© Transracial Abductees
Lots of people annoy me with these kinds of dumb questions and comments about transracial abduction. Then they act all frustrated and appalled because my answer's usually my middle finger and they don't understand why the little Asian girl is getting so upset. I guess maybe now I'll refer them to this web page for the "real" answers, right before I tell them to fuck off . . . .
I think of you as basically white.
White people like to tell me this as a kind of reassurance, like a friendly pat on the fucking head or something. What's up with people feeling like they have the right to evaluate me in terms of some sort of "basic" or "true" racial self?
I never think of you as Asian.
Thanks. White people who are disappointed that I can't just shed my Asian skin and join them usually practice this kind of denial about my identity. This also makes it much easier for them to deny that I experience racism.
Oh, you were abducted. So you're really just American, right?
Ouch. This question always makes me feel like I lack some sort of really important cultural passport. Apparently I have the whole "Asian" look, but when people demand that I perform my culture I'm exposed as this big wanna-be-Asian fraud. It's like I've got this weird problem with being able to "pass" as Asian. It's also totally gross, especially when Real Asians do this to me. Real Asians go around proving their authenticity by randomly subjecting Fake Asians like me to Standardized Asian Testing. Real Asians need to just stop that shit right now! Why do we need to determine who among us is the biggest SuperAsian? I hate it when I get all rejected and punished for not being really Asian.
You look Asian, but you're really white inside.
Some Real Asians and other Authentic People of Color want to reject me for not having my valid Asian ID card, and these people suck. By rejecting me and other abductees as "white," they reject complicating their thinking about race and ethnicity, they reject exploring a set of histories and experiences that intersect with their own, and they also reject a really good opportunity to join us in fucking up the white people's program, and that's just stupid. I'm tired of being praised by whites for making it so easy for them to forget that I'm Asian, and then treated like some "wolf in sheep's clothing" freak by people of color because I was abducted and raised by white people.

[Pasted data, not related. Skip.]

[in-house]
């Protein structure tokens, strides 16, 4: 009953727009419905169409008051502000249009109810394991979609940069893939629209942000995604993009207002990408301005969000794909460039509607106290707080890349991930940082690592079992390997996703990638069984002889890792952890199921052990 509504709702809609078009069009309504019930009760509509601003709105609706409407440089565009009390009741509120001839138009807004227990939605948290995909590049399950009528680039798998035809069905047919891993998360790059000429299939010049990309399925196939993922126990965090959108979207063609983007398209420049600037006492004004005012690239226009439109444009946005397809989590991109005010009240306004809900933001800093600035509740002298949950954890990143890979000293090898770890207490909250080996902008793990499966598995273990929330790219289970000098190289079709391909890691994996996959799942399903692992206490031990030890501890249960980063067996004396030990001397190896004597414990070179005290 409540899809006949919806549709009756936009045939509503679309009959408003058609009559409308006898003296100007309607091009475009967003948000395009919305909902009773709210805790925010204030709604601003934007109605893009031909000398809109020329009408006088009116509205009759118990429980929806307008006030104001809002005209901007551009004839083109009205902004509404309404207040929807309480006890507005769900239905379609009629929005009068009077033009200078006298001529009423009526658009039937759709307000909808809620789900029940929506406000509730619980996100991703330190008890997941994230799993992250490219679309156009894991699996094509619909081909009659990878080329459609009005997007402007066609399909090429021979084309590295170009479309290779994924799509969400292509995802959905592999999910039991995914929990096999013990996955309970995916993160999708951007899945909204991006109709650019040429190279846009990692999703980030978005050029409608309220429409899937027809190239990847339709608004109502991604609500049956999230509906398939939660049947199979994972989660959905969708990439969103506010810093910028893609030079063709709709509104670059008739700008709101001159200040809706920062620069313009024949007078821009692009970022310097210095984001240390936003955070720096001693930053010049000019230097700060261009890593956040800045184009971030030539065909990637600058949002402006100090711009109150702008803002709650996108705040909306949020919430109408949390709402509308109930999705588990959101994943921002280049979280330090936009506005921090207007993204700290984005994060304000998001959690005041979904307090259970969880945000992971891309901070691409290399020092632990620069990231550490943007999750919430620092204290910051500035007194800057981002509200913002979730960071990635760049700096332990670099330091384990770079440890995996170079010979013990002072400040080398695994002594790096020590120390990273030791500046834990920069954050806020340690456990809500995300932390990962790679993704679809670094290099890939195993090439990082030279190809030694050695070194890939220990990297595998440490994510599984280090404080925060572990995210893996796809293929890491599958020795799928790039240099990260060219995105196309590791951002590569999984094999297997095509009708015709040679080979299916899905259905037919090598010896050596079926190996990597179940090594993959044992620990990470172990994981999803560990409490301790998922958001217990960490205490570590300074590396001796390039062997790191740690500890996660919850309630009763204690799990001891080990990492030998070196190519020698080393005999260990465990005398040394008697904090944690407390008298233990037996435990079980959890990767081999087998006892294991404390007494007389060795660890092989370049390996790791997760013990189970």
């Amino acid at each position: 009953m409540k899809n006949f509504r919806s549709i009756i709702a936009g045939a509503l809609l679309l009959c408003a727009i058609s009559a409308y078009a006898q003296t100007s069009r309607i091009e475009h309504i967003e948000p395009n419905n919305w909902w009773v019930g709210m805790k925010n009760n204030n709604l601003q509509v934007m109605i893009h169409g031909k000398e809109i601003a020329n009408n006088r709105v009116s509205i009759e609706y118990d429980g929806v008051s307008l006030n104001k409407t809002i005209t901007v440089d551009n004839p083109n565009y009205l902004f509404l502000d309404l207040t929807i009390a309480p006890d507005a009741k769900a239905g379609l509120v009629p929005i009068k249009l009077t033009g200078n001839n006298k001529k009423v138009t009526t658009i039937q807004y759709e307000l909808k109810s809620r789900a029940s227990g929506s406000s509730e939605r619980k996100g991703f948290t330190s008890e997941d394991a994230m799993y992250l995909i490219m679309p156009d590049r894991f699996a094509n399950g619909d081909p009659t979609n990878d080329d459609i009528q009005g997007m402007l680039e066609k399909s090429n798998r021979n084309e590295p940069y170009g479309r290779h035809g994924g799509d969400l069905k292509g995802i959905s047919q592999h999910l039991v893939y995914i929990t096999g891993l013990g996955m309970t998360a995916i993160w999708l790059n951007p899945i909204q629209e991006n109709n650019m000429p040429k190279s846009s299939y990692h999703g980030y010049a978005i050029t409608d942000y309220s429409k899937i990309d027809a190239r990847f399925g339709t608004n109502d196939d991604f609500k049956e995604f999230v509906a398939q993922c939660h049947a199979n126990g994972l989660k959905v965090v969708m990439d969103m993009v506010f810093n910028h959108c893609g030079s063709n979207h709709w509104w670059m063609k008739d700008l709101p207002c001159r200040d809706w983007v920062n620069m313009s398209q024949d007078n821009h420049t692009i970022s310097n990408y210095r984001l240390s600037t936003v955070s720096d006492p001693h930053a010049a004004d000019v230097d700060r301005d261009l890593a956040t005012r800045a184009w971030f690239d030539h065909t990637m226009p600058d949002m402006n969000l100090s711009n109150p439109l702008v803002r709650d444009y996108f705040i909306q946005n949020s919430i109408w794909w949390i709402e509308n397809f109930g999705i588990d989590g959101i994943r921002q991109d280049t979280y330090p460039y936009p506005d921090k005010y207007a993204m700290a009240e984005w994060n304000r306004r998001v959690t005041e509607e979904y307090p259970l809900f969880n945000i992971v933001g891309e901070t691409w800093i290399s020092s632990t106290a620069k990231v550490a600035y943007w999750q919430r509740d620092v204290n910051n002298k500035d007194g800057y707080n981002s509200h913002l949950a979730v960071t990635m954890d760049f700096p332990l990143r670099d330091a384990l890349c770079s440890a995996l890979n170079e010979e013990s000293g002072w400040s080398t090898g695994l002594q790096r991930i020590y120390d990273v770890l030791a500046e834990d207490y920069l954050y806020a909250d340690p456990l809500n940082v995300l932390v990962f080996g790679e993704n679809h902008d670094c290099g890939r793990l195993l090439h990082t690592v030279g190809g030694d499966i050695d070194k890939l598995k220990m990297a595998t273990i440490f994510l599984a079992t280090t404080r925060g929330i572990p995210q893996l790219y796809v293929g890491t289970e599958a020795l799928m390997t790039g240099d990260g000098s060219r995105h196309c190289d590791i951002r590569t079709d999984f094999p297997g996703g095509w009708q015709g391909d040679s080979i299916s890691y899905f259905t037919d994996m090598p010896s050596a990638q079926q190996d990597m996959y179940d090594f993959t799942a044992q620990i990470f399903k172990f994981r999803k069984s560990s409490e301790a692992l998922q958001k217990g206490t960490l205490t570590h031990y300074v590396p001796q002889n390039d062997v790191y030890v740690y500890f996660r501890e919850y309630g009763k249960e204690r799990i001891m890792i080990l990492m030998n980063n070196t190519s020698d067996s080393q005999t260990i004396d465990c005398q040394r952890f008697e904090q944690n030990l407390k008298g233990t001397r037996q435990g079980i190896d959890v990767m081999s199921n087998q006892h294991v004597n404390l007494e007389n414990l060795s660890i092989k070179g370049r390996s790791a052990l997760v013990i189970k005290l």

I love Asian food, and I have an abducted child from India. Even though I have white skin, I feel Asian inside.
Yeah, I'm glad someone's Asian.
Why did you change your name back? It still doesn't make you Asian.
Taking my name back is not some weird attempt to achieve True Asianhood, 'cuz remember, I don't believe in that. Rather, it has to do with trying to establish a self-definition that doesn't require me to deny history, feel ashamed about my status as a transracial abductee, or depend on stereotypes and the simplistic notions about race and ethnicity that dominate U.S. "multi"-culture. When I had a "white" name, people who had never met me in person would often assume I was white. Now, people assume I'm ultra-foreign, don't speak much English, etc. Everyone gets angry at me for not behaving the way they expect me to. These people are confused, not because of me and my names, but because they haven't challenged themselves to think beyond what Hollywood and the U.S. Census Bureau tell us about racial and cultural identities.
I respect the fact that you're Asian, I mean, you are. But it seems like a white perspective is all you can bring to the conversation.
Transracial abduction is an "authentic" person of color experience. Other people of color need to listen to how abductees analyze our experiences of radical displacement, and learn from our strategies for survival and resistance; we've had to develop a wide variety of them, and we often have unique perspectives on white culture, the construction of families, and how to cope with racism and isolation.